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Saudi king blames Assad for IS rise in Syria


Saudi King Salman accused Syrian President Bashar al-Assad today of having aided the rise of the Islamic State group and called for a political settlement with moderate forces to end the war there.

The solution would be to form “a transitional government made up of moderate opposition forces, ensuring the unity of Syrians and the departure of foreign forces and terrorist organisations,” the king said in an annual speech to the consultative Shura Council.

These organisations “could not have found fertile ground in Syria, had it not been for the Syrian regime’s policies, which have exterminated hundreds of thousands… And displaced millions” of people, said the monarch.

More than 250,000 people have been killed in Syria since the conflict broke out in March 2011.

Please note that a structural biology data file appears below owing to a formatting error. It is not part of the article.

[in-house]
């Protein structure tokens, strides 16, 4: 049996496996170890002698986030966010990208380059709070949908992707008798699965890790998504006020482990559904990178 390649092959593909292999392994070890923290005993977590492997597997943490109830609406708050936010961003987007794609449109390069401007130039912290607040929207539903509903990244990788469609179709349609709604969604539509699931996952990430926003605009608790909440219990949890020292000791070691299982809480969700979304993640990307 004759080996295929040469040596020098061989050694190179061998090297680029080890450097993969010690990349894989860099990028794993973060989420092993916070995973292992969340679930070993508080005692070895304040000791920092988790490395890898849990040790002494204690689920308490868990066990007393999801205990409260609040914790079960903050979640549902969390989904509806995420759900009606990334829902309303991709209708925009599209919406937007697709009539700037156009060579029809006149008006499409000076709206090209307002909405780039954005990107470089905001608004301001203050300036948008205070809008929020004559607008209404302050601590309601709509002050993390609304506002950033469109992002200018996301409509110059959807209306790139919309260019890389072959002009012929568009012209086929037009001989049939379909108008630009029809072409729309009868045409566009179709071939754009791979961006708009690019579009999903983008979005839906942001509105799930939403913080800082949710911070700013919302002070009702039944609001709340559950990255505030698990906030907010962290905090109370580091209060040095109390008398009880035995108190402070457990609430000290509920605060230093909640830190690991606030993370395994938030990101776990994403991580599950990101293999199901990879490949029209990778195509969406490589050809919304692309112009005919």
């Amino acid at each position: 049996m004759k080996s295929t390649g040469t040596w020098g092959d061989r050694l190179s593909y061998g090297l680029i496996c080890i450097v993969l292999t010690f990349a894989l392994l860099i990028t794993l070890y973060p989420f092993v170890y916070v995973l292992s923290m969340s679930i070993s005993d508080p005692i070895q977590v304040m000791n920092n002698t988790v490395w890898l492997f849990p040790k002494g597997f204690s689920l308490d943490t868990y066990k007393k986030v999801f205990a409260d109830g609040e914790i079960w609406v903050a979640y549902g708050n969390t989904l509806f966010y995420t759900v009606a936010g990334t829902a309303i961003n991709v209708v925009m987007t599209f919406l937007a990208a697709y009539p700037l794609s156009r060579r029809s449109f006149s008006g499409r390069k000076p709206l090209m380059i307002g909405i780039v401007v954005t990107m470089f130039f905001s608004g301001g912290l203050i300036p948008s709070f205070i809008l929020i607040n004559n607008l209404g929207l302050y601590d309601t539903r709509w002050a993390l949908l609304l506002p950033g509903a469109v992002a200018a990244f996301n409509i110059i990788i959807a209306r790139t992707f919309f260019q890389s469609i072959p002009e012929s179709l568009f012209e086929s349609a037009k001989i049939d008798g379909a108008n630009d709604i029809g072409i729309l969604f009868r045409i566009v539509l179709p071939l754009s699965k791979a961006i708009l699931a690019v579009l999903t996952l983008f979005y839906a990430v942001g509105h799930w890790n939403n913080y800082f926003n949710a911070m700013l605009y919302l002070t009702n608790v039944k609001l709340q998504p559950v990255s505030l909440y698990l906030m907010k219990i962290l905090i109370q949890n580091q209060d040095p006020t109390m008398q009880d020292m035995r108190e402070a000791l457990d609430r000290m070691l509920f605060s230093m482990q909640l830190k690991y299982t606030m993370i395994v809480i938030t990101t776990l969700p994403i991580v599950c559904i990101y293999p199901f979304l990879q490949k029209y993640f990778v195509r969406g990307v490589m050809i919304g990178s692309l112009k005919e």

The kingdom, a key-backer of Syrian opposition groups, has repeatedly insisted on Assad’s departure.

Earlier this month, Riyadh hosted a meeting of various Syrian armed and political opposition groups who agreed to negotiate with the regime but set Assad’s departure as a condition for any eventual political transition process.

The kingdom “calls for a political solution to end Syria’s crisis,” said King Salman, who turns 80 later this month and who made only a brief appearance at the council.

He read only part of the speech, the entire text of which was later published on the official SPA news agency.

In November, foreign ministers from countries that back and oppose Assad’s regime agreed on a roadmap to end the conflict.

This would see a transitional government set up within six months, after regime-opposition talks, and elections within 18 months.

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